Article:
Dr. John Owen, the most voluminous and the most temperate writer among the dissenters of the last century, was for many years an inhabitant of Ealing, where he died August 24, 1683. He was elected member of parliament for the University of Oxford, though a divine ; was made dean of Christ-church by the independents ; and in 1652 was vice-chancellor of the university. "While he did undergo that office, (says Wood,) instead of being a grave example, he scorned all formality; undervalued his office by going in querpo like a young scholar, with powdered hair, snake-bone bandstrings, (or bandstrings with very large tassels,) lawn band, a large set of ribbands pointed at his knees, and Spanish-leather boots with large lawn tops, and his hat mostly cocked (fn. 36)."
Henry Fielding had a country-house at Ealing, where he resided the year before his death. The late Lord Heathfield, when General Eliott, lived some years on Castle-beare-hill in this parish, where his son, the present Lord Heathfield, was born.
The old church at Ealing having fallen down on the 27th of March 1729, an act of parliament passed for rebuilding it, and a brief was obtained for that purpose; but it was near ten years before the new church was completed (fn. 37). It is a brick building, and forms an oblong square, of which the chancel occupies a certain portion ; at the west end is a square tower with a turret.
On the east wall of the chancel are the monuments of John Bowman, B. D. chancellor of St. Paul's, who died in 1629; John Lov ing, Esq. of Place-house, teller of the Exchequer, 1693 (fn. 38); his son John Loving, Esq. who married Dame Mary Humble, and died in 1731 ; Dame Jane Rawlinson (fn. 39), (widow of Sir William Rawlinson, one of the commissioners of the Great Seal, who lies buried at Hendon, and grand-daughter of Sir John Maynard,) who died in 1713; and Thomas Pearce, Esq. of Little Ealing (fn. 40), (father of the Bishop of Rochester,) who died in 1752. On the north wall is a brass plate to the memory of Richard Amondesham, alias Aunsham, " merchant "of the Stapel of Calais," and Katherine his wife; there is no date; the brass figures are represented in dresses which were worn in the fifteenth century. On the same wall is the monument of Edward Vaughen, who died in 1612; and Sir Thomas Edwards, Bart. (fn. 41) who died in 1790. On a flat stone in the chancel is a memorial for Elizabeth, wife of John Maynard, serjeant at law, who died in 1654-5. On the south wall of the church are the monuments of Richard Taverner, Esquire, vicar of Ealing, who died in 1638; George Oldmixon, Esq. of the county of Somerset (1779); and John Ward, Esq. pay-master of the forces at Gibraltar (1791). In the nave are flat stones to the memory of Roger Griffiths, Esq. who died in 1753; Thomas Fisher, Esq. of Acton (1767); and Thomas Browne, Esq. of Drayton-green (1786). Under the south gallery is the tomb of John Clarke, Gent. (1718). Norden mentions the tomb of Thomas Frowick of Gunnersbury, father of the chief justice (fn. 42).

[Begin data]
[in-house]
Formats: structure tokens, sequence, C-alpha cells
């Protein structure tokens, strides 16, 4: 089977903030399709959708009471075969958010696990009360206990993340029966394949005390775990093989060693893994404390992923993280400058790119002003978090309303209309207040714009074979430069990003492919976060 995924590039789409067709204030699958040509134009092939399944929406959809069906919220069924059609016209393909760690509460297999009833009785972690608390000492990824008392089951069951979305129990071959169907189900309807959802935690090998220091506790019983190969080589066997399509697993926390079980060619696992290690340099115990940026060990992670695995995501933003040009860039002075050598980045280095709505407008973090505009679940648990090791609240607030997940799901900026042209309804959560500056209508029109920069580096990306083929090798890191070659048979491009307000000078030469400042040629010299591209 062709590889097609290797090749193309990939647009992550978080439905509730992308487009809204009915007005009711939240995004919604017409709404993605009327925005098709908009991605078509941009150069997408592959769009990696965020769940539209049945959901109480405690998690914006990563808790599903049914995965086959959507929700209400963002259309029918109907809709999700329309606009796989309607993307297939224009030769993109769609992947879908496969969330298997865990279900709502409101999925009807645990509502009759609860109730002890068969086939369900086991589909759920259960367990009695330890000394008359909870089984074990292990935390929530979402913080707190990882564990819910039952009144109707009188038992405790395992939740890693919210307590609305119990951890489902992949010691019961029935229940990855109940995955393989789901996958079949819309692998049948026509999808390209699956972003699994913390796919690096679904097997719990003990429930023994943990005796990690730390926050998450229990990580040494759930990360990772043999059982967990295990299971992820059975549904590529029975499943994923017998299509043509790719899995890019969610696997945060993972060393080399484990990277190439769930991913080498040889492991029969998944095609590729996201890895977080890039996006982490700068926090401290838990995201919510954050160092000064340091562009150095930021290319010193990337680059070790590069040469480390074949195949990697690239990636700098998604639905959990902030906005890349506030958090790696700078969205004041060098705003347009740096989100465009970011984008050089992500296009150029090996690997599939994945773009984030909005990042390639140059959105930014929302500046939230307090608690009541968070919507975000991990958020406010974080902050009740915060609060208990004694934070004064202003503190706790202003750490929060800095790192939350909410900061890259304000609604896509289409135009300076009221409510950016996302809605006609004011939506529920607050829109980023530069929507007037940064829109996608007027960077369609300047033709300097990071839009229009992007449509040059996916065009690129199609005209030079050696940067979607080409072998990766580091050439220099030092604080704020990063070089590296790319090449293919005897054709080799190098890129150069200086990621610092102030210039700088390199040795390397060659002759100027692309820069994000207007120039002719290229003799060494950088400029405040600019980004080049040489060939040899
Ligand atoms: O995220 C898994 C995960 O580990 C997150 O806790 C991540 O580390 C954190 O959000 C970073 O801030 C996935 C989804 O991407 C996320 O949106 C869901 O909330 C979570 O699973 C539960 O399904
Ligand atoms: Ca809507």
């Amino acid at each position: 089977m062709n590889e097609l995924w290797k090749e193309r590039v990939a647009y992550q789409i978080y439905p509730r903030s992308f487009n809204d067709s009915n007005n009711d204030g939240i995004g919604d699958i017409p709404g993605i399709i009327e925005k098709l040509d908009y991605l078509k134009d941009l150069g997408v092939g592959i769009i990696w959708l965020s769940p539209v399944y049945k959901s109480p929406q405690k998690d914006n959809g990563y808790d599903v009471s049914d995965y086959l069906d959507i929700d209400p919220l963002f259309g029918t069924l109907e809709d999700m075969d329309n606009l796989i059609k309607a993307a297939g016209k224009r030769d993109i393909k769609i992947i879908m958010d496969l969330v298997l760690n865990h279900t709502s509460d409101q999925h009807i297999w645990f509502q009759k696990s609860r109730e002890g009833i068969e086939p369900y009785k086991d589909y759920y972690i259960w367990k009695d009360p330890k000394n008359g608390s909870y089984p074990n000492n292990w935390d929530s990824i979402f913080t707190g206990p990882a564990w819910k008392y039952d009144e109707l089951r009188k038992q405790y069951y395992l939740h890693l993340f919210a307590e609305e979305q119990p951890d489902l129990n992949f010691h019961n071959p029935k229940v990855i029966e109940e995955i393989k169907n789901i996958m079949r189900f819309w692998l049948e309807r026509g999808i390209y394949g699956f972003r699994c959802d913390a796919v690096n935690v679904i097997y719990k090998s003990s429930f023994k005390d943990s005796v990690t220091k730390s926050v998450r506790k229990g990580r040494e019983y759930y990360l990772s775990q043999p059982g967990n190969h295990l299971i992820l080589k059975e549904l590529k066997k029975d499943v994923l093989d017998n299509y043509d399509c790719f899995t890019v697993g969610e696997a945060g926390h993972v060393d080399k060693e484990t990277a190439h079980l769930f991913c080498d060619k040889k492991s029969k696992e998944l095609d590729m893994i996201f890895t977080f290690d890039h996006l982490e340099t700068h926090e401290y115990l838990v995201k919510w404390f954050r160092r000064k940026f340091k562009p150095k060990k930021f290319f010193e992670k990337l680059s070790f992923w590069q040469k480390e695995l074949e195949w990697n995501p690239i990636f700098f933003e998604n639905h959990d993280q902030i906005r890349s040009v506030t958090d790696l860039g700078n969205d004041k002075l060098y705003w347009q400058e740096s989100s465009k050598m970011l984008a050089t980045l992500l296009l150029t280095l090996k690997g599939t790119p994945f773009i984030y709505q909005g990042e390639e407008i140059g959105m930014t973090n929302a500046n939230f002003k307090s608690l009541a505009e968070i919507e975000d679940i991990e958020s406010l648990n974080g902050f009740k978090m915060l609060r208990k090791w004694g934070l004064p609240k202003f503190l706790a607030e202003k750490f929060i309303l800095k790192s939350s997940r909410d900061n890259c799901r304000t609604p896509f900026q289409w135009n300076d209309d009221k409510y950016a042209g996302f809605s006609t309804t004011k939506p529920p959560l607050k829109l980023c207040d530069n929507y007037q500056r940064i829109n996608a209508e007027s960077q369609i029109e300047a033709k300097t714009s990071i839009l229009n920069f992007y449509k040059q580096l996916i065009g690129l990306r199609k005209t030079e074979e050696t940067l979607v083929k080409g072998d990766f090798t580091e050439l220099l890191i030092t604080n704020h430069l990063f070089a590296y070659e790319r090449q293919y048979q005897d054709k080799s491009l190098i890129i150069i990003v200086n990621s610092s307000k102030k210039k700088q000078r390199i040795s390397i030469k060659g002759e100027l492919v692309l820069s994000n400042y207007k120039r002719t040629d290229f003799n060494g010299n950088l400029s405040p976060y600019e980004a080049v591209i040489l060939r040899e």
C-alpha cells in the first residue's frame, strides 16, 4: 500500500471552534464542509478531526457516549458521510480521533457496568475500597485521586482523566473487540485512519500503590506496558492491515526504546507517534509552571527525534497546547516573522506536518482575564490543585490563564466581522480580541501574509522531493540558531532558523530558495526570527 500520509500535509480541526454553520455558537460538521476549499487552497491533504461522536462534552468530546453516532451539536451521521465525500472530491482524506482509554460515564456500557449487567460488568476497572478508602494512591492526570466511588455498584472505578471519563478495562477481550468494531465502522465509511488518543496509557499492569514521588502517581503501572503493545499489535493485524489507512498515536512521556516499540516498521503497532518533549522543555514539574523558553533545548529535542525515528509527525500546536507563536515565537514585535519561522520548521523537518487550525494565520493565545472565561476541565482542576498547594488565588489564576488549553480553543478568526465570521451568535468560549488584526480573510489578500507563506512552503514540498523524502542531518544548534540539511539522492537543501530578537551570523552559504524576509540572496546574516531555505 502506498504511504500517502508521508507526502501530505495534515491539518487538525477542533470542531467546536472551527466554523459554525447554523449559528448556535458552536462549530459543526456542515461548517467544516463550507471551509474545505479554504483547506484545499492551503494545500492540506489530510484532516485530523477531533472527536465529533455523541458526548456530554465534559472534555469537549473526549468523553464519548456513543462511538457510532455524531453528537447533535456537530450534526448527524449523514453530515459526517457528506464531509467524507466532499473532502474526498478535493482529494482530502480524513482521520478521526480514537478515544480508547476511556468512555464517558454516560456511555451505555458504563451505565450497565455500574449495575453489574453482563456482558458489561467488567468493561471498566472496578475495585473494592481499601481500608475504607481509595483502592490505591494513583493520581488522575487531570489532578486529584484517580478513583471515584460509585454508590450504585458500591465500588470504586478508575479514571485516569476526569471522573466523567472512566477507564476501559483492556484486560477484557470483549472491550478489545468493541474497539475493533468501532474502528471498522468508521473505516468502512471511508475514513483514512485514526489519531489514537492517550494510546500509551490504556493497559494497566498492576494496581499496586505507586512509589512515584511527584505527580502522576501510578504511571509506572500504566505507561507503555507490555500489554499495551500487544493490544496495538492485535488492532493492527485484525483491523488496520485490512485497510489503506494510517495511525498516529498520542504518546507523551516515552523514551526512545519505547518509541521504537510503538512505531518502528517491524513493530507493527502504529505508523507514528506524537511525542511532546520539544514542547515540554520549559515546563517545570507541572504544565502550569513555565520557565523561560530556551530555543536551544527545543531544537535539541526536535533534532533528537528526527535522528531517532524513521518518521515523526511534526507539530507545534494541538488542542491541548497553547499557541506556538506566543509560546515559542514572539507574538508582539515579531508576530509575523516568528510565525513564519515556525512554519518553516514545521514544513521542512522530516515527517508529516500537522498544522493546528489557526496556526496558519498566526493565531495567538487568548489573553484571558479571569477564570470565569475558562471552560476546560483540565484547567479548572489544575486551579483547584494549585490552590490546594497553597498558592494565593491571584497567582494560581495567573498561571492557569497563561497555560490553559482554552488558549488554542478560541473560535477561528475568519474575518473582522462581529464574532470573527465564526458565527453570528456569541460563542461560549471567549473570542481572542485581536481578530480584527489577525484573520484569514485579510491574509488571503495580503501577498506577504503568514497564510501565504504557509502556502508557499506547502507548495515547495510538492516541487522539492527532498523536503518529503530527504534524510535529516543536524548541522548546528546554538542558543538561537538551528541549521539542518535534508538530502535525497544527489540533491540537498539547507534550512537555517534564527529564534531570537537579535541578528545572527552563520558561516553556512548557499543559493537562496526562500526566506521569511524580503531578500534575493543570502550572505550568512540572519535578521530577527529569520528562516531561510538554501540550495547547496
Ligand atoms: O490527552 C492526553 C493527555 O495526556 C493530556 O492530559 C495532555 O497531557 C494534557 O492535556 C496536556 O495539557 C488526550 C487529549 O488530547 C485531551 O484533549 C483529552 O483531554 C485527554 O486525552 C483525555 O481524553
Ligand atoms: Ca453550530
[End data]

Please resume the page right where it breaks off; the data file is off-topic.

In the church-yard are the tombs of Captain Joshua Wiseman of Chelsea, who died in 1694; William Adams, Gent. (1709); Catherine, wife of William Wogan, Esq. (descended from the Earls of Chesterfield) (1726); Sir Thomas Gery, Knt. (1727), Elizabeth, widow of Charles Misson, Gent. (1733); Edward Billingsley, Esq. (1746); Anne Cole, spinster (1754); John Hughes, Gent. (1754); William Wogan, Esq. (1758); William Spicer, Esq. master in Chancery (1762); John Lockyer, Esq. (1763); William Benning, merchant (1767); Anne, wife of Abraham Harvest (1772); John Trimmer, citizen of London (1772); Israel Taylor, Gent. of Clifford'sinn (1780); William Palmer, lieutenant in the navy (1781); Richard Wood, Esq. of Hanger-hill (1785); James Rowlands, Esq. (1790); Mrs. Sarah Pratt (mother-in-law of Alderman Skinner, and buried in his family vault) (1793); and Mr. Thomas Harrison (1793).
The church-yard was enlarged in 1681 by the addition of a piece of ground given by Bishop Henchman (fn. 43).
Rectory and vicarage.